Media milestone: NBC viewers learn about Fast & Furious for the first time

Tuesday night must have been a terrible shock for loyal viewers of NBC News, because they just learned about Operation Fast and Furious for the very first time.  That’s right – according to Mary Chastain at, “In the eighteen months since the Operation Fast & Furious investigation began, Brian Williams and NBC Nightly News have never mentioned the Department of Justice’s gunwalking controversy.  Every single time Mr. Holder has testified or a major development happened, NBC Nightly News ignored it.”

Even at that, NBC was careful to create a misleading impression of Holder’s combative appearance before the Senate Judiciary Committee.  “While the majority of the testimony covered Operation Fast & Furious, NBC made it appear that the hearing was mainly over the national security leaks.  The segment even made it appear that Senator John Cornyn called for Mr. Holder to resign over said leaks when, in fact, he expressed his greatest frustration with Mr. Holder over Fast & Furious,” writes Chastain.

The poorly informed viewers of NBC got 30 seconds of chatter about Fast and Furious, including ten seconds explaining what it was.   After spending a minute talking about the national security leaks emanating from somewhere within the Administration, and the Republicans’ lack of confidence that Holder’s Justice Department can be trusted to investigate them, NBC continued: “Another controversy?  Republicans claim Holder has misled, and refused to cooperate with Congress’ investigation of a failed operation that sent U.S. guns into Mexico.  Code name: Fast and Furious.”

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That’s it.  That is the sum total of an NBC viewer’s knowledge of the biggest scandal ever to hit Washington, a deadly disaster that killed over 300 Mexicans – something the Mexican government is entirely justified in considering an act of war.  U.S. Border Patrol Agent Brian Terry was also killed, but NBC viewers remain totally in the dark about his connection to Fast and Furious.

NBC also saw fit to mention that Holder might be able to get Congress off his back by providing “more documents” pertaining to Fast and Furious, but did not think its viewers needed to know that Holder is defying lawful subpoenas, and has refused to hand over 130,000 documents thus far.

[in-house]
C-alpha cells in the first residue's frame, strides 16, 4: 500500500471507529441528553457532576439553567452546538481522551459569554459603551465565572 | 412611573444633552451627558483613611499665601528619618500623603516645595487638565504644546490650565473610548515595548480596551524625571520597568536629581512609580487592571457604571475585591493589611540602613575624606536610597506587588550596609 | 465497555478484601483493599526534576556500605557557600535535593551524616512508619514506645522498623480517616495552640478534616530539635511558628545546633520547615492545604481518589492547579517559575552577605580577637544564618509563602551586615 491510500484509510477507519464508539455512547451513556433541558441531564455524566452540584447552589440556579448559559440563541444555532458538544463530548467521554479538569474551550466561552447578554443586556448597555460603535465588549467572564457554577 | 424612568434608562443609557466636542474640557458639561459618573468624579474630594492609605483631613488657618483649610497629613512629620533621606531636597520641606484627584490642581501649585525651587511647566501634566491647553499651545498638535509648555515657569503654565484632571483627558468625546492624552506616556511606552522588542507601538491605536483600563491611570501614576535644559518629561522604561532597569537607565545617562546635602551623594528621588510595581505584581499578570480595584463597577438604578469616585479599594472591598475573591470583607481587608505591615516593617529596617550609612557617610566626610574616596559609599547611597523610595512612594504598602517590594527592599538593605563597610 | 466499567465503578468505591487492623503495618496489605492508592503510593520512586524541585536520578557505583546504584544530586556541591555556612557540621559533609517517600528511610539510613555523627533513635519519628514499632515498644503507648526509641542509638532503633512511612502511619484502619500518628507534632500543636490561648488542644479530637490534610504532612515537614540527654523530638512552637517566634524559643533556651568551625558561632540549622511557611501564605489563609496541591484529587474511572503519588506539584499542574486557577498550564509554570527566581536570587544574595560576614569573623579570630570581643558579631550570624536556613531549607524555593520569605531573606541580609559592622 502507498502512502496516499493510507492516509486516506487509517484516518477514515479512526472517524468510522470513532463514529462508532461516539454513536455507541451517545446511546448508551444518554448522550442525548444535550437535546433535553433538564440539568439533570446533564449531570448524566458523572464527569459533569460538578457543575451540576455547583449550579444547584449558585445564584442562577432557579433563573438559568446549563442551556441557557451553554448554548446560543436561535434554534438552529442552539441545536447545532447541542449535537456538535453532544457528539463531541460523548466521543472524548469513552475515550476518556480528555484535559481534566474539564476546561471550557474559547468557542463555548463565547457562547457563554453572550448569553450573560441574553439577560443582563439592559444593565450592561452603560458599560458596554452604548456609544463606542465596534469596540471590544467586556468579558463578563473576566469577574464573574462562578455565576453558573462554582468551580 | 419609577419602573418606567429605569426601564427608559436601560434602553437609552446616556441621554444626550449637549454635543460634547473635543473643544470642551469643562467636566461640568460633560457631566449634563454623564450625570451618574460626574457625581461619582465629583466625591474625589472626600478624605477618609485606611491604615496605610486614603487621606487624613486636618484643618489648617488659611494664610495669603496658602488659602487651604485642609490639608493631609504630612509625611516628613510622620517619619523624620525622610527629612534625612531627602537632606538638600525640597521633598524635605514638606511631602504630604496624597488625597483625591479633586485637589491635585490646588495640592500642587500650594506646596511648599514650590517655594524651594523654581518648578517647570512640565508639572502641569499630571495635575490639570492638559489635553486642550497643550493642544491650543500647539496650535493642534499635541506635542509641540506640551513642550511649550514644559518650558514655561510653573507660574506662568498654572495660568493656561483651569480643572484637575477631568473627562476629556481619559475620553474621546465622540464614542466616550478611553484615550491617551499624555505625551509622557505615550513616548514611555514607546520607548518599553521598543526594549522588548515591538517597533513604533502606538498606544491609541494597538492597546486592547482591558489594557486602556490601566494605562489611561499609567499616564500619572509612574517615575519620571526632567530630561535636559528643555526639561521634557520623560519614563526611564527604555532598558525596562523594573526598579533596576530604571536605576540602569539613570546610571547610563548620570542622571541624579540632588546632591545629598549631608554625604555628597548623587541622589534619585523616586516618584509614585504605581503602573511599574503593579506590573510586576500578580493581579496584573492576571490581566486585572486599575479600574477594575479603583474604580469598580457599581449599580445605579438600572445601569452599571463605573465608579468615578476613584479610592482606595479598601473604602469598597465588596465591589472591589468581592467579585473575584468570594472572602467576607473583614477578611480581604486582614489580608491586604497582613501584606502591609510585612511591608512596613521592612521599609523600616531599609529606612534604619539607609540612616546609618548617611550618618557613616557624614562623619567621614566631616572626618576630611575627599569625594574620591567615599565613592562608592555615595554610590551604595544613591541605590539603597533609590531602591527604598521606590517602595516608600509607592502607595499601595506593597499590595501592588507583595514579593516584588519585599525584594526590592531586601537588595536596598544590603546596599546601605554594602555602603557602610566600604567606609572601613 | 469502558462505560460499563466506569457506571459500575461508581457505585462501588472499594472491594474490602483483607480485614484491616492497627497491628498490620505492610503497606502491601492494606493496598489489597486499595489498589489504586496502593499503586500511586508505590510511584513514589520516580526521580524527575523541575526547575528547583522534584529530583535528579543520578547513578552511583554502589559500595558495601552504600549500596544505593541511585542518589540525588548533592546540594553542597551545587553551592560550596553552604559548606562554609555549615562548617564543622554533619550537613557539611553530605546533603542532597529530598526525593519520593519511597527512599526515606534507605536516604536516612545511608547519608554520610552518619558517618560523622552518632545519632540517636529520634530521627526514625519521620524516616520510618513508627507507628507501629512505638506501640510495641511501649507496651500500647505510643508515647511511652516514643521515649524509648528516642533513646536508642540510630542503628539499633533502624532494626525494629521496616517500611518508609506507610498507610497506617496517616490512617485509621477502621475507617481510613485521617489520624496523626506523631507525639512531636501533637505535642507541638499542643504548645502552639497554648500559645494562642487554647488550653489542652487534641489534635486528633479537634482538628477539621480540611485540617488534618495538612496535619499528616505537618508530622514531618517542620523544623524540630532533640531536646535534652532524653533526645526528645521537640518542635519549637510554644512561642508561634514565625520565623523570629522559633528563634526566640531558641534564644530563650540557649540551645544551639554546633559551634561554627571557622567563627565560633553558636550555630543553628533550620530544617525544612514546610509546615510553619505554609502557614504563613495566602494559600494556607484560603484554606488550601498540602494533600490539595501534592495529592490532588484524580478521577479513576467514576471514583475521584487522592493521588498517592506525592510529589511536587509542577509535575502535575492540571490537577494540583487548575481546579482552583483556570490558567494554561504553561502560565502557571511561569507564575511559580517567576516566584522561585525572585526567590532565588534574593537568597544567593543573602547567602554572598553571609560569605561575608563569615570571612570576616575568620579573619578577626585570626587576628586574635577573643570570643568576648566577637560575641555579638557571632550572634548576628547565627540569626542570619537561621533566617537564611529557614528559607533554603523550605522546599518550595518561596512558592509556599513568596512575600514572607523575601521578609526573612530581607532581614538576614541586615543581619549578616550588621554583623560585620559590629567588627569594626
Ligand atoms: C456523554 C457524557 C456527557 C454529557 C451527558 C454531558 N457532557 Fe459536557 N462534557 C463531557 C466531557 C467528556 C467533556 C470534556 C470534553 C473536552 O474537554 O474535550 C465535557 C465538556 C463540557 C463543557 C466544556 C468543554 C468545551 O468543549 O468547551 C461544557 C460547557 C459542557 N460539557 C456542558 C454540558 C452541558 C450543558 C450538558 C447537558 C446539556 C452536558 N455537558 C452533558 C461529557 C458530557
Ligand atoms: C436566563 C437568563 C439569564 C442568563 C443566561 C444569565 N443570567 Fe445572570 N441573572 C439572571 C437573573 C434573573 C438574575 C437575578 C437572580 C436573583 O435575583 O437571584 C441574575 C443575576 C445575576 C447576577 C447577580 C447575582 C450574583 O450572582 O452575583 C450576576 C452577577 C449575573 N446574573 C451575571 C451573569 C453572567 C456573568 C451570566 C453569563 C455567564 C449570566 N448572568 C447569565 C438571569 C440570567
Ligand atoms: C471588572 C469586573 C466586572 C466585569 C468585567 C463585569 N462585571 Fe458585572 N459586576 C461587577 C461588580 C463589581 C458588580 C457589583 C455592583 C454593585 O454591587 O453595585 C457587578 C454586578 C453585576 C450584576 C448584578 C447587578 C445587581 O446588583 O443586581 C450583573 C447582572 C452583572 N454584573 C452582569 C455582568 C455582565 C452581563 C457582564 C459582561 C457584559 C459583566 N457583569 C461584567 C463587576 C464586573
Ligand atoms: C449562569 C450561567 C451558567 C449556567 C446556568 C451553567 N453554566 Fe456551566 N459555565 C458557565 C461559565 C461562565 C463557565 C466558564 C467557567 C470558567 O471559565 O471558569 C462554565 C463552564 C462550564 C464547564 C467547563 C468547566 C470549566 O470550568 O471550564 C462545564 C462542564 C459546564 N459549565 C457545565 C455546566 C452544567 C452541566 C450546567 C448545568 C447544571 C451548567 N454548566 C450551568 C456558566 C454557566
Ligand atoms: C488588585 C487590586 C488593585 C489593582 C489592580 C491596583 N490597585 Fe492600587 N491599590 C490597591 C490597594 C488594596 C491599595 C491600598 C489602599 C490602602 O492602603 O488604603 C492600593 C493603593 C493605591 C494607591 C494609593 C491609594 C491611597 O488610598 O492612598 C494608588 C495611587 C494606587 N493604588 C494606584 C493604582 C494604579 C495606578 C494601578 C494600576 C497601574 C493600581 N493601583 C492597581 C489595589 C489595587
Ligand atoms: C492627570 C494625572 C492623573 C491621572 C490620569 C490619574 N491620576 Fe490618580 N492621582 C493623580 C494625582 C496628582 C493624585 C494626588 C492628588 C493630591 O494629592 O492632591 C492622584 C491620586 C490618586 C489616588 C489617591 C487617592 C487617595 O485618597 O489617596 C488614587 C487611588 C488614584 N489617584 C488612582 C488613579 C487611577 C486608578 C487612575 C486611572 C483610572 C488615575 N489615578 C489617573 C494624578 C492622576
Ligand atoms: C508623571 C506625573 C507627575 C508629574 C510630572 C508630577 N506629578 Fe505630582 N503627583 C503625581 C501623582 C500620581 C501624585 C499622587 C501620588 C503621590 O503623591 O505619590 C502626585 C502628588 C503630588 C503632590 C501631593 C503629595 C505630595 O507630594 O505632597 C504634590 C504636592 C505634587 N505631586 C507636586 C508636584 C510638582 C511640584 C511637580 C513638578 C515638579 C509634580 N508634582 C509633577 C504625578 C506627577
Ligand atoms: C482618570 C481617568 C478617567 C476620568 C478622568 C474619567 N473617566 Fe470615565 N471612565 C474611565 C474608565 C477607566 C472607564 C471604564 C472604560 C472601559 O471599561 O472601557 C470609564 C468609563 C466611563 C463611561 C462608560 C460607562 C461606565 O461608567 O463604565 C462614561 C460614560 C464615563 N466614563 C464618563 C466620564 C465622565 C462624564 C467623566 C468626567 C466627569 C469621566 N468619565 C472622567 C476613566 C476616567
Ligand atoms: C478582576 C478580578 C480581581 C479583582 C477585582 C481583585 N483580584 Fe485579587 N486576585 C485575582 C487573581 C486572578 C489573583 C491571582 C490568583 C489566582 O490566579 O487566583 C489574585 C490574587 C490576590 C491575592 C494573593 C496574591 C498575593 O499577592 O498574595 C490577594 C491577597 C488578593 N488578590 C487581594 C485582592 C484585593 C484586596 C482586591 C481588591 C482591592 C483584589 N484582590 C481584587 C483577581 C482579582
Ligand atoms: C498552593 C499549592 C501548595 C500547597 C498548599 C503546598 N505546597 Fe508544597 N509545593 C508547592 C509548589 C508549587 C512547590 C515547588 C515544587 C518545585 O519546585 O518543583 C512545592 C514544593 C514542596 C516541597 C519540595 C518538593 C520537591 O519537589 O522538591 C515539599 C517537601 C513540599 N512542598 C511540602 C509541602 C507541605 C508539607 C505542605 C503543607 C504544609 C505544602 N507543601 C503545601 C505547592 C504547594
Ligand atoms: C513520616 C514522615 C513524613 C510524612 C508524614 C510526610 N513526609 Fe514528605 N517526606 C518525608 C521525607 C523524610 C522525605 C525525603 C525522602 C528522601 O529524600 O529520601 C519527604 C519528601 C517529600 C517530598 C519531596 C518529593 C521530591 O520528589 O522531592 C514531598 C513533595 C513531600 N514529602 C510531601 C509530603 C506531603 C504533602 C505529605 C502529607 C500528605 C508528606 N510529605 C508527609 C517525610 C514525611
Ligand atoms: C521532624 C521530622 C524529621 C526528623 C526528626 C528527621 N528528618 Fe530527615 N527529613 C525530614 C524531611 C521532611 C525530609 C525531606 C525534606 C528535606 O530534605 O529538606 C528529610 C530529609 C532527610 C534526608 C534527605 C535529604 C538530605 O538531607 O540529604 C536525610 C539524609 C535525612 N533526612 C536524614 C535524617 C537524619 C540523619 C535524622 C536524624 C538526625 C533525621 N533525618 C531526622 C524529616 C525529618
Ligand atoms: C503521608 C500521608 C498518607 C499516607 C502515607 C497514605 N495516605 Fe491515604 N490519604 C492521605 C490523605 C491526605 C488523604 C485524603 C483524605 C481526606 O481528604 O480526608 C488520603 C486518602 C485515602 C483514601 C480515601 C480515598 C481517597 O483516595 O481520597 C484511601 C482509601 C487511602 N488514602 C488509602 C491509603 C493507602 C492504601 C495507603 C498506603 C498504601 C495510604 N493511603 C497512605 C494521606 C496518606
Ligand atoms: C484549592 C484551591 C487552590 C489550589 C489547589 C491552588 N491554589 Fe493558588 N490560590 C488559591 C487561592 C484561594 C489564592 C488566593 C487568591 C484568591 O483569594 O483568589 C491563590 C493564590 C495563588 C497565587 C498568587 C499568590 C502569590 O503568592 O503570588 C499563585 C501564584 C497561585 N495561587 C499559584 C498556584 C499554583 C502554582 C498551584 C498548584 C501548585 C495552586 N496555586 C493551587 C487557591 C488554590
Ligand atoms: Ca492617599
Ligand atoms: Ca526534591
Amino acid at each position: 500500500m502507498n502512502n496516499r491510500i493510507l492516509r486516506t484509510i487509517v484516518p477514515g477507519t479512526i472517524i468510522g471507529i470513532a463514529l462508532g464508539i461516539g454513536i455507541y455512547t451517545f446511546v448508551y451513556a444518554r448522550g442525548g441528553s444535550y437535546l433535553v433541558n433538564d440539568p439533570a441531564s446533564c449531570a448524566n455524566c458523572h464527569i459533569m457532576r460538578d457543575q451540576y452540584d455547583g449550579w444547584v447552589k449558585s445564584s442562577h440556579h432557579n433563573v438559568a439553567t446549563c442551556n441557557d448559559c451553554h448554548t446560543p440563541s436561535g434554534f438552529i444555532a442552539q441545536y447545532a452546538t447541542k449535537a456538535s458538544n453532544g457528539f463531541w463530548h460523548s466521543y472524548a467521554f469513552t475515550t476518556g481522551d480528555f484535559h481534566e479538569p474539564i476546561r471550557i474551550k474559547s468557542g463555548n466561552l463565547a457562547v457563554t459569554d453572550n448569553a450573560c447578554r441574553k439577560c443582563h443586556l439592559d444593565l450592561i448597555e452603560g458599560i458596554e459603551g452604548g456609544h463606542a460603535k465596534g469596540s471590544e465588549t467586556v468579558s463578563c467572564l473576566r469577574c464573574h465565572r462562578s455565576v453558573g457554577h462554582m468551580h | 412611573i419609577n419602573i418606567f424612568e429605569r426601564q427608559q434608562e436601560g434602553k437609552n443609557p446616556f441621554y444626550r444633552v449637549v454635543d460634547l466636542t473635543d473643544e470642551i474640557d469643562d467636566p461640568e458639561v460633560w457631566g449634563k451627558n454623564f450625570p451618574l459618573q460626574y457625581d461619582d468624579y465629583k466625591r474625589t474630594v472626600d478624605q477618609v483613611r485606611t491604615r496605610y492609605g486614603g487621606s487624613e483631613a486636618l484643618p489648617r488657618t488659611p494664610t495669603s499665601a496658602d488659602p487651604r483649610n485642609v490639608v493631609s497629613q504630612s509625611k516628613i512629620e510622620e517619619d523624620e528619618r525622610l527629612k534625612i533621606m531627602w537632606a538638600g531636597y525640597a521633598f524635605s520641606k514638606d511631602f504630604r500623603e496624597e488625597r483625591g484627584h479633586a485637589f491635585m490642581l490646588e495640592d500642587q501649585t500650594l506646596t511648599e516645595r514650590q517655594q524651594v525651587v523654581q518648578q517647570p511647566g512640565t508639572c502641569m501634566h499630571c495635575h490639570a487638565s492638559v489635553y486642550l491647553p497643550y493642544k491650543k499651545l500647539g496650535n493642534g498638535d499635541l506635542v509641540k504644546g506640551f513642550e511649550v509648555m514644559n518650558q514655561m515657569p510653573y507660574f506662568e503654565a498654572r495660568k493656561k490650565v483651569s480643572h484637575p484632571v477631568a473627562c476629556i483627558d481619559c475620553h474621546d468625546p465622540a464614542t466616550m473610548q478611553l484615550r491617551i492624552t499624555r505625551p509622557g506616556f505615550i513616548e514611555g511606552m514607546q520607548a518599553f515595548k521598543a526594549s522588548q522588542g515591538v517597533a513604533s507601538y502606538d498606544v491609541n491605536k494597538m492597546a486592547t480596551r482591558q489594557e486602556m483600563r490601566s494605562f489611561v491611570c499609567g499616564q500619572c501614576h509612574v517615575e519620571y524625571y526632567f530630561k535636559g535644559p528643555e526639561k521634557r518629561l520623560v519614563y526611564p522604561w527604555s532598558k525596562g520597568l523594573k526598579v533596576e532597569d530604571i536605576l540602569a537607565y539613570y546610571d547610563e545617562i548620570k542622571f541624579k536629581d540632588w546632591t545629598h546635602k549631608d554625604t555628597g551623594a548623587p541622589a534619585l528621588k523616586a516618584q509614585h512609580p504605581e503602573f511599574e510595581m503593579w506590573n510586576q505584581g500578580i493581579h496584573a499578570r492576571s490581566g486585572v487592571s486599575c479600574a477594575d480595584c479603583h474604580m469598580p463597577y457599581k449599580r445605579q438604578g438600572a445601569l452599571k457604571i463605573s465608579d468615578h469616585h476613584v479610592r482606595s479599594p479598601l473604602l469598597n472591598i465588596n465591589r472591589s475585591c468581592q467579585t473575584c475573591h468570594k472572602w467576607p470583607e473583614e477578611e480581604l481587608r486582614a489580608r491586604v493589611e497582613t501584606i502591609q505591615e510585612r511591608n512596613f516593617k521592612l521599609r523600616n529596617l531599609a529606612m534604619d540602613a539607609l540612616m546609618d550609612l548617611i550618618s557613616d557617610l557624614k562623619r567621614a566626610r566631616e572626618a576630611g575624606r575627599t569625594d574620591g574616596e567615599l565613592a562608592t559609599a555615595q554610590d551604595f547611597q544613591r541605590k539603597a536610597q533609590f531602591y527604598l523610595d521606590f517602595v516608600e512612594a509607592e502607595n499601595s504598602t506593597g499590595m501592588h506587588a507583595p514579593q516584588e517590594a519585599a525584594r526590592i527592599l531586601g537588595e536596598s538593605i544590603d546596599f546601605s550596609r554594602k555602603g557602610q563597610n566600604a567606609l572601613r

This is an excellent demonstration of why Fast and Furious hasn’t boiled over into widespread national outrage.  There’s no “drumbeat,” no wall-to-wall coverage putting the scandal into the atmosphere around water coolers across America.  Because the story is so incredible – I didn’t really believe it the first time I heard rumors about it, right after Agent Terry was murdered – people who hear casual references to the Fast and Furious outrage are inclined to dismiss it as a paranoid fantasy or exaggeration.  If the U.S. government really created a stack of corpses by pushing guns into the hands of Mexican drug cartel killers, and a thousand guns were still unaccounted for, that would be all over the news, right?

Compare this with the way something like Iran-Contra was treated.  Saturation coverage created an impression among casual news consumers that was far more powerful than their detailed knowledge of the actual events.  To this day, people who are too young to remember Iran-Contra will tell you it was outrageous, without actually knowing what happened.

That’s why the upcoming battle over citing Attorney General Holder for contempt of Congress is important.  News outlets that have barely mentioned Fast and Furious, or ignored it completely, will be obliged to report on it.  They won’t be able to tuck it safely behind another issue, as NBC News did.  If Holder is successfully cited for contempt, the media system shock will be even more pronounced.

Not everyone in the mainstream press has been ignoring Operation Fast and Furious, however.  Sharyl Attkisson of CBS News just won the Edward R. Murrow Award for Investigative Reporting, for her landmark “Gunwalker” report.  NBC News viewers must find this award very puzzling.